Caldor officials tell South Tahoe residents ‘don’t stress yet, stay informed’
SOUTH LAKE TAHOE, Calif. — Despite new evacuation orders and warnings that impact some Meyers and Christmas Valley residents, officials say not to worry, but to stay informed.
The Caldor Fire grew overnight by more than 4,000 acres and is at 143,941 acres and 12% contained as of Friday morning.
The blaze has grown larger than the footprint of Lake Tahoe.
It is still growing to the northeast, pressuring Lake Tahoe, said Cal Fire Public Information Officer Henry Herrera. But he added that residents shouldn’t worry too much, for now.
“The fire is still about 10 miles away from Meyers and 12-14 miles away from South Lake Tahoe so there’s no need to worry or stress out too much yet,” Herrera told the Tribune Thursday afternoon. “Just remain informed and follow all orders. Rest assured that the majority of resources we have are being placed on the northeast edge to keep it from getting to Tahoe.”
Evacuation warnings were issued Thursday for Christmas Valley from California State Route 89 west to Echo Summit; California State Route 89 due west to Watershed Ridge and south to the Amador/El Dorado County line and from Highway 89 south from Luther Pass Road to Picketts Junction.
Evacuation orders were issued for Echo Summit to the Twin Bridges area, from U.S. Highway 50 south to Amador/Alpine County line and from US 50 north to Flag Pole Peak.
Echo Summit is where firefighters plan to make their stand if the Caldor Fire keeps burning through dense forest in the Sierra Nevada, said an Associated Press report.
“Everything’s holding real good along Highway 50,” said Cal Fire Operations Section Chief Cody Bogan. “The fire has been backing down real slowly … we’ve just been allowing it to do it on its own speed. It’s working in our favor.”
Warnings mean that residents should get prepared and stay up to date on what’s happening with the fire and orders mean you must go. There are no orders issued yet for Tahoe residents.
A Red Cross evacuation shelter has been established in Gardnerville, Nev., at the Douglas County Community Center located at 1329 Waterloo Lane.
Residents can view the evacuation map online at http://www.tinyurl.com/edsoevac.
El Dorado County Sheriff’s Office Sgt. Eric Palmberg recommended those under warnings use that time to prepare.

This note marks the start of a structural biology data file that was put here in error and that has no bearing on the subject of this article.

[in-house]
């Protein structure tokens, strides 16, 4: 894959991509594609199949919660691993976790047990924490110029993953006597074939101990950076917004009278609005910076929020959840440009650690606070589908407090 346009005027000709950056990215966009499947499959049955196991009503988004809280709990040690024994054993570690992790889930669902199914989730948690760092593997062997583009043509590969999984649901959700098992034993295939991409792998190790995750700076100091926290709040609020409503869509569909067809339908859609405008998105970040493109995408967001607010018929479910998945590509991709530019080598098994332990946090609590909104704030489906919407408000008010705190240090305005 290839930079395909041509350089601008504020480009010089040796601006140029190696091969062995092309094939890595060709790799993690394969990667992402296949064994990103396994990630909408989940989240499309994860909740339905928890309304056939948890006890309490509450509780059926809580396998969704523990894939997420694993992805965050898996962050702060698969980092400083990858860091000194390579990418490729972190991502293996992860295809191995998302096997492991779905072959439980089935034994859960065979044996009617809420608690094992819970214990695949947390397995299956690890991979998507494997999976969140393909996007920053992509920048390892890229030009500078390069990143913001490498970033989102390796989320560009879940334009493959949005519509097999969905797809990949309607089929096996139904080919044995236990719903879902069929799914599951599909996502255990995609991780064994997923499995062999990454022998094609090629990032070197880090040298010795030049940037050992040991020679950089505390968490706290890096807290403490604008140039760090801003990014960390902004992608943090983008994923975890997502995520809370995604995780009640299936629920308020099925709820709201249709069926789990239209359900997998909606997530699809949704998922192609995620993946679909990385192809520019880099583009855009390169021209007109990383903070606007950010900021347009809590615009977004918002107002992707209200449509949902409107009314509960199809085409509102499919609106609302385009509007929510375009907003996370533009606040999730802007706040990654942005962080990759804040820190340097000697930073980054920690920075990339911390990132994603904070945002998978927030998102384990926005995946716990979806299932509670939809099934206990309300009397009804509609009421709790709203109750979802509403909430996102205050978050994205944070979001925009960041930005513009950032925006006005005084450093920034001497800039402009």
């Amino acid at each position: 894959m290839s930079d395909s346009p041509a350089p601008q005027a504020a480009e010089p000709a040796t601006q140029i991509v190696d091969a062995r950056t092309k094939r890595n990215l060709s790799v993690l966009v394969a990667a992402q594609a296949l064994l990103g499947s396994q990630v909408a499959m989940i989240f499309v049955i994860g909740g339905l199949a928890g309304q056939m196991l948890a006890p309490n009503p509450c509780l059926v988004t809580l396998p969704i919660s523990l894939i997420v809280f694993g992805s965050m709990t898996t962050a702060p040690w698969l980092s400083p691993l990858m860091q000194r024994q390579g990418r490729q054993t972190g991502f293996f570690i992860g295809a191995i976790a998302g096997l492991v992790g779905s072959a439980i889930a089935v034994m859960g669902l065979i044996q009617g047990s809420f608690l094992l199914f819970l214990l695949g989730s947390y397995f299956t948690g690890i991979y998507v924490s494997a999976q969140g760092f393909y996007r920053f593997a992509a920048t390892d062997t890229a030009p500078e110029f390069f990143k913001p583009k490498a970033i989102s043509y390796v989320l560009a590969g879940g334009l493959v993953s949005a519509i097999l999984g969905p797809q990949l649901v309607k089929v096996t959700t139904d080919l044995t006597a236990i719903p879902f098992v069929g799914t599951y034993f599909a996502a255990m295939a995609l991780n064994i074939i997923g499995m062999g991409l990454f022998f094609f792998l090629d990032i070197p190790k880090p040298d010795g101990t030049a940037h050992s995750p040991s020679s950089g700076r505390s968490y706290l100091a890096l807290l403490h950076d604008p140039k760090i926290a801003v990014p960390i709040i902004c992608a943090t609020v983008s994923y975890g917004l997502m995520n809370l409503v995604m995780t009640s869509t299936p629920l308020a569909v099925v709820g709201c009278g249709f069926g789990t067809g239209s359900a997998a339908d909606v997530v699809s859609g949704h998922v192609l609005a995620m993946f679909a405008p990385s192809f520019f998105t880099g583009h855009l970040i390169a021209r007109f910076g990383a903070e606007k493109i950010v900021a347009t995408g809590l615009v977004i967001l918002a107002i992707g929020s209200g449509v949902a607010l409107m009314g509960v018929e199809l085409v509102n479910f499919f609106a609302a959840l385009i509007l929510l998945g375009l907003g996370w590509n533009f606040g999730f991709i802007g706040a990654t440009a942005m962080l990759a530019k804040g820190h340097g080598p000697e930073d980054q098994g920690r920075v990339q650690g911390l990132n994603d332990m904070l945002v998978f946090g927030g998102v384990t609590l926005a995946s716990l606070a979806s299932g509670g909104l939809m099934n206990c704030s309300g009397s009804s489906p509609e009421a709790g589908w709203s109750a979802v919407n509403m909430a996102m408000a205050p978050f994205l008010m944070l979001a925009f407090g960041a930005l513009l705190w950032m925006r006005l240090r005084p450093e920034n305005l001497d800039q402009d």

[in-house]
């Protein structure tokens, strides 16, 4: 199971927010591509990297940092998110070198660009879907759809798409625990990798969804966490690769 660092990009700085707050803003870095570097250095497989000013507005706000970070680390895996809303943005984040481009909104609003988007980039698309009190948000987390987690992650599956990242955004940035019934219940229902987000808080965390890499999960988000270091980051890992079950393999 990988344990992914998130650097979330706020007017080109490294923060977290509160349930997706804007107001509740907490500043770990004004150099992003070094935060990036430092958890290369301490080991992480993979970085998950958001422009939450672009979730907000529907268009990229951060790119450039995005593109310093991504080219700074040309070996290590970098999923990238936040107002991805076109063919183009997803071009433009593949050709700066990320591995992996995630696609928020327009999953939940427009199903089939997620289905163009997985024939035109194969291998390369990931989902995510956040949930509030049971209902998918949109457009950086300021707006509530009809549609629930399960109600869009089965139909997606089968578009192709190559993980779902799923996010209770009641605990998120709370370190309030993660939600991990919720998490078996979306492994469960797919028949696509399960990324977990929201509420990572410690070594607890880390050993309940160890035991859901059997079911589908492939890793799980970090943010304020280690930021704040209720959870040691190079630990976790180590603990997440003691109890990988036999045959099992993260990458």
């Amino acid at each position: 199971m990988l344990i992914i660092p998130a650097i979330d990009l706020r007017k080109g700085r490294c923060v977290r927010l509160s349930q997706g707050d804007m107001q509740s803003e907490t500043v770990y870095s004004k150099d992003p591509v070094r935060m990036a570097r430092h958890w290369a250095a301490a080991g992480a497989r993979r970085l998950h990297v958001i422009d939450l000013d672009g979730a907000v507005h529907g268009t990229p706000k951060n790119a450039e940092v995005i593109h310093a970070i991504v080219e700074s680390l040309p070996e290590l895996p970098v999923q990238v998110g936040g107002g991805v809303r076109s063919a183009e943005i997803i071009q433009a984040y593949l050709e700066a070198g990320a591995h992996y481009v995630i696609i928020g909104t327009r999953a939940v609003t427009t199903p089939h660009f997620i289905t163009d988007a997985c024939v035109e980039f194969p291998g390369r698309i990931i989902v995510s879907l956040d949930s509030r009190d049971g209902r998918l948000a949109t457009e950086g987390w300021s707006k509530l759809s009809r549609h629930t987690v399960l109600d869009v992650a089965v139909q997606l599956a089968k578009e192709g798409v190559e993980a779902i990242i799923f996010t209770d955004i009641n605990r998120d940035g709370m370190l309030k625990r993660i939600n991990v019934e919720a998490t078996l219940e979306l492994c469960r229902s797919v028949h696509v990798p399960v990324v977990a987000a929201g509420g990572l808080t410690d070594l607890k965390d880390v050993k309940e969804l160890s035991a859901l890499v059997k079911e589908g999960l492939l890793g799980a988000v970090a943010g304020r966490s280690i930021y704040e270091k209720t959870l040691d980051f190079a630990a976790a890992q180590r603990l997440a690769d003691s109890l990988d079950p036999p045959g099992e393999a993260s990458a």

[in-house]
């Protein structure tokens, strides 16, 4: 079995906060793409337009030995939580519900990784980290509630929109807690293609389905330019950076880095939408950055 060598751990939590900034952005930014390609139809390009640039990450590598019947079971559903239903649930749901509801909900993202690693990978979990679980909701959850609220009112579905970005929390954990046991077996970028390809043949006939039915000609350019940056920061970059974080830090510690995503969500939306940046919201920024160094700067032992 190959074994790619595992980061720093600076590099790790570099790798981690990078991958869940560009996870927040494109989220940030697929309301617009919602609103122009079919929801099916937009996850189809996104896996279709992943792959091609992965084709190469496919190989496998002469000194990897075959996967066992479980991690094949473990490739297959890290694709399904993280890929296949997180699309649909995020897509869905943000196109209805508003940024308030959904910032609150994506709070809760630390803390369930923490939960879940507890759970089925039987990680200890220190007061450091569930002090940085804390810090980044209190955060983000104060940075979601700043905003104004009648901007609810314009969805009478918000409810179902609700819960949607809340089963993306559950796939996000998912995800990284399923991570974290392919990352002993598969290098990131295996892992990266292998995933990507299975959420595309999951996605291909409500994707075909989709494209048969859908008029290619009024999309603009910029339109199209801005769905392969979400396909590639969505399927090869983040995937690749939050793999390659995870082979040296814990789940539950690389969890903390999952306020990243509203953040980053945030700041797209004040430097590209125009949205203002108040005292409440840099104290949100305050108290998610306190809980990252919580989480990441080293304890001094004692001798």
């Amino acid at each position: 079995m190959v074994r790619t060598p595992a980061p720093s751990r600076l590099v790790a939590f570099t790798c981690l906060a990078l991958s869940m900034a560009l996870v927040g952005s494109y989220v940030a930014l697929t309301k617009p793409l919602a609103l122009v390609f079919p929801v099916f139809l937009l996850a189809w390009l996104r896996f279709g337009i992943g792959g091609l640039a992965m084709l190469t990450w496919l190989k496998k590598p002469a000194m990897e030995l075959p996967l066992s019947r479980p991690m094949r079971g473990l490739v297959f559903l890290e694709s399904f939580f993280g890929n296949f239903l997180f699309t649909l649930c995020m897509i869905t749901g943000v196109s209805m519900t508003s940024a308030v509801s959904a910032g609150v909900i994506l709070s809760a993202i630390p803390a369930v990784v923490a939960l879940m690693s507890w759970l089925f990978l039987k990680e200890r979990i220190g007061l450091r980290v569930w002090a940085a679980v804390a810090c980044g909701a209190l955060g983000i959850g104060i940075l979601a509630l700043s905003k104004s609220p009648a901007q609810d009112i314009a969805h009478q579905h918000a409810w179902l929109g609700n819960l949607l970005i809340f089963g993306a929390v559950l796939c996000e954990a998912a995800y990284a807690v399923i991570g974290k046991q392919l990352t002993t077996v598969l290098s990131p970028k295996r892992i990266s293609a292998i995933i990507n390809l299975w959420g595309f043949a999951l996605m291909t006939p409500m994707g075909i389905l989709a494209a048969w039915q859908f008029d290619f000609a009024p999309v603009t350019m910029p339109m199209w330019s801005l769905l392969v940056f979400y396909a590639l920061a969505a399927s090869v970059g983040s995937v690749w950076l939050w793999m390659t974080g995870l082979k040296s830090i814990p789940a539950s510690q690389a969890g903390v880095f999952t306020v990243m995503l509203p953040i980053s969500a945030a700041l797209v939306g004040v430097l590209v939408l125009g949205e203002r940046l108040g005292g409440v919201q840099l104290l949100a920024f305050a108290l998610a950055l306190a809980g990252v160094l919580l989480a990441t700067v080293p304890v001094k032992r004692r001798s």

“We suggest you make use of that time,” Palmberg said.
That means gathering clothing, medications and other essential items, as well as making a plan for animals in need of care.
Residents in need of transportation should make arrangements with family, friends or neighbors, or call 911 for assistance.
“We will do what we can to get you out safely,” Palmberg said.
Despite the extended evacuation warnings and orders, fire officials struck a positive note during its Thursday evening briefing in its fight against the fire that started Aug. 14 for unknown reasons.
Operations Section Chief Cody Bogan said crews achieved success in holding the fire lines over the past 24 hours, particularly on the west side of the blaze as well as along the US 50 corridor, where the main spread was along the north side of the highway near the Strawberry community.
Firefighters on Thursday battled wind driven fire along US 50 in Strawberry.
Up-canyon winds triggered several spot fires on the fire’s east side, but for the most part the fire has stayed within the main bulldozer lines plowed to slow the incident’s reach, officials said.
“The crews are making good progress right now, and we’re getting around those spots,” Bogan said.
Total personnel battling the blaze from the air and ground has risen to 3,204, including 250 engines, 63 water tenders, 25 helicopters, 82 hand crews and 71 dozers. Numerous air tanker missions are also flying suppression missions as conditions allow.
The fire has destroyed 469 residences, 11 commercial properties and 170 other minor structures since its start. Cal Fire reported two civilian injuries but no fatalities as of Thursday evening.
“We are full throttle. Our folks are on the ground each and every day in each and every one of these communities,” Incident Commander Dusty Martin said during Cal Fire’s daily online briefing. “One of our top priorities is to get citizens back into their communities, and we are working tirelessly to make that happen.”
Officials expect to reach full containment of the blaze by Sept. 8.
The Mountain Democrat contributed to this report.
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Butte County, Calif. — Last year’s Dixie Fire in Butte, Plumas, Lassen, Shasta, and Tehama counties started on July 13, burned a total of 963,309 acres, destroyed 1,329 structures and damaged 95 additional structures.